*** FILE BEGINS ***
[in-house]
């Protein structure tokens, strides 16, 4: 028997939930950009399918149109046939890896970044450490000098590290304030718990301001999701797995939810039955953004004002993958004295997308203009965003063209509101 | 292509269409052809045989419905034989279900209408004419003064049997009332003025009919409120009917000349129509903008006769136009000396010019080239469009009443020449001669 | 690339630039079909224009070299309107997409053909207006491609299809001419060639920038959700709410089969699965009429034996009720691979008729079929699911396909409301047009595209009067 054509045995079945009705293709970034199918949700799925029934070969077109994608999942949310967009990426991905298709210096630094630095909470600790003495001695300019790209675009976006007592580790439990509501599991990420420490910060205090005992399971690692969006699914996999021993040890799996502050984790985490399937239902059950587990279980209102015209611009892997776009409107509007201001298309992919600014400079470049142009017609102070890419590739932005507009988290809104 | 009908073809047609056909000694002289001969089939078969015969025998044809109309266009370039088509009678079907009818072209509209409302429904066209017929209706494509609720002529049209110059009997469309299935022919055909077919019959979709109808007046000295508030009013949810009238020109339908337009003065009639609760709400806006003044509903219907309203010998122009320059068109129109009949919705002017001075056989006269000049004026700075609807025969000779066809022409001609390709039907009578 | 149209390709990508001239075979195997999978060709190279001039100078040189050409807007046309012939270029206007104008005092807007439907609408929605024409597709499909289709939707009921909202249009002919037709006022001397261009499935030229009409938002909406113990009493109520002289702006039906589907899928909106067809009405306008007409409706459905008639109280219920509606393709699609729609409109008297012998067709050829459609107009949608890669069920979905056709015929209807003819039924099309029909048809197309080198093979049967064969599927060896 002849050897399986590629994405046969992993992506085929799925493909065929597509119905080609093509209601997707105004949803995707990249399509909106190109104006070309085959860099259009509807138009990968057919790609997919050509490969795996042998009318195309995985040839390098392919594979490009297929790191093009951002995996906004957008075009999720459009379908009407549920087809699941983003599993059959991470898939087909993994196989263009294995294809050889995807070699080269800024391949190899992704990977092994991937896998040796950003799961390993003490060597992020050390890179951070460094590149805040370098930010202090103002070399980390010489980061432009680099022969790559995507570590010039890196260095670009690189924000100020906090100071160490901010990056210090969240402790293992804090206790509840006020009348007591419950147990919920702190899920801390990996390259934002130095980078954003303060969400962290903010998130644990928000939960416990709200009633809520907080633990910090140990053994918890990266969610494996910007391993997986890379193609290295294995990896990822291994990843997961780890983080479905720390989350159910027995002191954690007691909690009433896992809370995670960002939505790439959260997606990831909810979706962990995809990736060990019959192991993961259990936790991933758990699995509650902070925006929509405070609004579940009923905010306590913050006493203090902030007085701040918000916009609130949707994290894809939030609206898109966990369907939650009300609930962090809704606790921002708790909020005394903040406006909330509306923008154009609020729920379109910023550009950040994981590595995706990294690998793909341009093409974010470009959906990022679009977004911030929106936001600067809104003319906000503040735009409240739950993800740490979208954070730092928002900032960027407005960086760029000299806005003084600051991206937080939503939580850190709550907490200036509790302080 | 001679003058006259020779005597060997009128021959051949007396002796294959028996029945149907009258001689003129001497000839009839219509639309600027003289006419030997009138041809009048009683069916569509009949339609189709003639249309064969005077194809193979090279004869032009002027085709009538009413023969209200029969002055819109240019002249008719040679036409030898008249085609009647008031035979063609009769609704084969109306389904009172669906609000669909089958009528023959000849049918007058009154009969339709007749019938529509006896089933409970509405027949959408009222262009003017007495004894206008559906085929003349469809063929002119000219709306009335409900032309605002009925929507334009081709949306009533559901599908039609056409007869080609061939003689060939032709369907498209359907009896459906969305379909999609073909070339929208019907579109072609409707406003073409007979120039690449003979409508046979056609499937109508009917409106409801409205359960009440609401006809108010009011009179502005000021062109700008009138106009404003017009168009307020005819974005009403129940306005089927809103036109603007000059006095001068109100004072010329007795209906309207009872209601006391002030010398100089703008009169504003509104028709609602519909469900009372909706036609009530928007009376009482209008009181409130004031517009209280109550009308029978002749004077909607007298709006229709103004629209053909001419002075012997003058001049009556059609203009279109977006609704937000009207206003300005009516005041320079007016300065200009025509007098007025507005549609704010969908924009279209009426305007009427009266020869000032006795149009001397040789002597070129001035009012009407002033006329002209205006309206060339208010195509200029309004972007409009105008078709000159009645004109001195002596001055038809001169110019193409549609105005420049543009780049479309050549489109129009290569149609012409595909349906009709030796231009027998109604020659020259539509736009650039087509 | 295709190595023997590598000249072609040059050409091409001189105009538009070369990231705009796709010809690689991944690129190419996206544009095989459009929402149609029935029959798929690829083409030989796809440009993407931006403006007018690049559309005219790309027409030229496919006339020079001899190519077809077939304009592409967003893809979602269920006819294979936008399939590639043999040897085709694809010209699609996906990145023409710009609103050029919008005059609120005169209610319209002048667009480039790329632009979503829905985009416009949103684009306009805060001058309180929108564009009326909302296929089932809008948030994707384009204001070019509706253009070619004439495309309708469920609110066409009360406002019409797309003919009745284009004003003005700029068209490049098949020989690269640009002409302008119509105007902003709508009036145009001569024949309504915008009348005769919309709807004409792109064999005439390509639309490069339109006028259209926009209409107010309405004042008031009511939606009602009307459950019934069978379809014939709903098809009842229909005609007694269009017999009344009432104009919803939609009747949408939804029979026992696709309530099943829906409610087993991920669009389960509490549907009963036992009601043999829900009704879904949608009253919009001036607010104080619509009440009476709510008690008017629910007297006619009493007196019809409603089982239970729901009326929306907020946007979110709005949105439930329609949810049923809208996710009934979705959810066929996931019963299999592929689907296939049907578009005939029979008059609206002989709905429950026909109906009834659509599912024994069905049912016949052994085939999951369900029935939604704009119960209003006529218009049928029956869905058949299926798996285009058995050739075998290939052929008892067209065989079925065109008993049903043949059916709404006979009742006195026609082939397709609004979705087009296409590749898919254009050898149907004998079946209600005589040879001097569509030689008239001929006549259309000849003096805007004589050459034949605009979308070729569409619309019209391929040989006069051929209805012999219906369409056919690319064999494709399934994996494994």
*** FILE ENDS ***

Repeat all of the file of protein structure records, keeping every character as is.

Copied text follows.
[in-house]
């Protein structure tokens, strides 16, 4: 028997939930950009399918149109046939890896970044450490000098590290304030718990301001999701797995939810039955953004004002993958004295997308203009965003063209509101 | 292509269409052809045989419905034989279900209408004419003064049997009332003025009919409120009917000349129509903008006769136009000396010019080239469009009443020449001669 | 690339630039079909224009070299309107997409053909207006491609299809001419060639920038959700709410089969699965009429034996009720691979008729079929699911396909409301047009595209009067 054509045995079945009705293709970034199918949700799925029934070969077109994608999942949310967009990426991905298709210096630094630095909470600790003495001695300019790209675009976006007592580790439990509501599991990420420490910060205090005992399971690692969006699914996999021993040890799996502050984790985490399937239902059950587990279980209102015209611009892997776009409107509007201001298309992919600014400079470049142009017609102070890419590739932005507009988290809104 | 009908073809047609056909000694002289001969089939078969015969025998044809109309266009370039088509009678079907009818072209509209409302429904066209017929209706494509609720002529049209110059009997469309299935022919055909077919019959979709109808007046000295508030009013949810009238020109339908337009003065009639609760709400806006003044509903219907309203010998122009320059068109129109009949919705002017001075056989006269000049004026700075609807025969000779066809022409001609390709039907009578 | 149209390709990508001239075979195997999978060709190279001039100078040189050409807007046309012939270029206007104008005092807007439907609408929605024409597709499909289709939707009921909202249009002919037709006022001397261009499935030229009409938002909406113990009493109520002289702006039906589907899928909106067809009405306008007409409706459905008639109280219920509606393709699609729609409109008297012998067709050829459609107009949608890669069920979905056709015929209807003819039924099309029909048809197309080198093979049967064969599927060896 002849050897399986590629994405046969992993992506085929799925493909065929597509119905080609093509209601997707105004949803995707990249399509909106190109104006070309085959860099259009509807138009990968057919790609997919050509490969795996042998009318195309995985040839390098392919594979490009297929790191093009951002995996906004957008075009999720459009379908009407549920087809699941983003599993059959991470898939087909993994196989263009294995294809050889995807070699080269800024391949190899992704990977092994991937896998040796950003799961390993003490060597992020050390890179951070460094590149805040370098930010202090103002070399980390010489980061432009680099022969790559995507570590010039890196260095670009690189924000100020906090100071160490901010990056210090969240402790293992804090206790509840006020009348007591419950147990919920702190899920801390990996390259934002130095980078954003303060969400962290903010998130644990928000939960416990709200009633809520907080633990910090140990053994918890990266969610494996910007391993997986890379193609290295294995990896990822291994990843997961780890983080479905720390989350159910027995002191954690007691909690009433896992809370995670960002939505790439959260997606990831909810979706962990995809990736060990019959192991993961259990936790991933758990699995509650902070925006929509405070609004579940009923905010306590913050006493203090902030007085701040918000916009609130949707994290894809939030609206898109966990369907939650009300609930962090809704606790921002708790909020005394903040406006909330509306923008154009609020729920379109910023550009950040994981590595995706990294690998793909341009093409974010470009959906990022679009977004911030929106936001600067809104003319906000503040735009409240739950993800740490979208954070730092928002900032960027407005960086760029000299806005003084600051991206937080939503939580850190709550907490200036509790302080 | 001679003058006259020779005597060997009128021959051949007396002796294959028996029945149907009258001689003129001497000839009839219509639309600027003289006419030997009138041809009048009683069916569509009949339609189709003639249309064969005077194809193979090279004869032009002027085709009538009413023969209200029969002055819109240019002249008719040679036409030898008249085609009647008031035979063609009769609704084969109306389904009172669906609000669909089958009528023959000849049918007058009154009969339709007749019938529509006896089933409970509405027949959408009222262009003017007495004894206008559906085929003349469809063929002119000219709306009335409900032309605002009925929507334009081709949306009533559901599908039609056409007869080609061939003689060939032709369907498209359907009896459906969305379909999609073909070339929208019907579109072609409707406003073409007979120039690449003979409508046979056609499937109508009917409106409801409205359960009440609401006809108010009011009179502005000021062109700008009138106009404003017009168009307020005819974005009403129940306005089927809103036109603007000059006095001068109100004072010329007795209906309207009872209601006391002030010398100089703008009169504003509104028709609602519909469900009372909706036609009530928007009376009482209008009181409130004031517009209280109550009308029978002749004077909607007298709006229709103004629209053909001419002075012997003058001049009556059609203009279109977006609704937000009207206003300005009516005041320079007016300065200009025509007098007025507005549609704010969908924009279209009426305007009427009266020869000032006795149009001397040789002597070129001035009012009407002033006329002209205006309206060339208010195509200029309004972007409009105008078709000159009645004109001195002596001055038809001169110019193409549609105005420049543009780049479309050549489109129009290569149609012409595909349906009709030796231009027998109604020659020259539509736009650039087509 | 295709190595023997590598000249072609040059050409091409001189105009538009070369990231705009796709010809690689991944690129190419996206544009095989459009929402149609029935029959798929690829083409030989796809440009993407931006403006007018690049559309005219790309027409030229496919006339020079001899190519077809077939304009592409967003893809979602269920006819294979936008399939590639043999040897085709694809010209699609996906990145023409710009609103050029919008005059609120005169209610319209002048667009480039790329632009979503829905985009416009949103684009306009805060001058309180929108564009009326909302296929089932809008948030994707384009204001070019509706253009070619004439495309309708469920609110066409009360406002019409797309003919009745284009004003003005700029068209490049098949020989690269640009002409302008119509105007902003709508009036145009001569024949309504915008009348005769919309709807004409792109064999005439390509639309490069339109006028259209926009209409107010309405004042008031009511939606009602009307459950019934069978379809014939709903098809009842229909005609007694269009017999009344009432104009919803939609009747949408939804029979026992696709309530099943829906409610087993991920669009389960509490549907009963036992009601043999829900009704879904949608009253919009001036607010104080619509009440009476709510008690008017629910007297006619009493007196019809409603089982239970729901009326929306907020946007979110709005949105439930329609949810049923809208996710009934979705959810066929996931019963299999592929689907296939049907578009005939029979008059609206002989709905429950026909109906009834659509599912024994069905049912016949052994085939999951369900029935939604704009119960209003006529218009049928029956869905058949299926798996285009058995050739075998290939052929008892067209065989079925065109008993049903043949059916709404006979009742006195026609082939397709609004979705087009296409590749898919254009050898149907004998079946209600005589040879001097569509030689008239001929006549259309000849003096805007004589050459034949605009979308070729569409619309019209391929040989006069051929209805012999219906369409056919690319064999494709399934994996494994």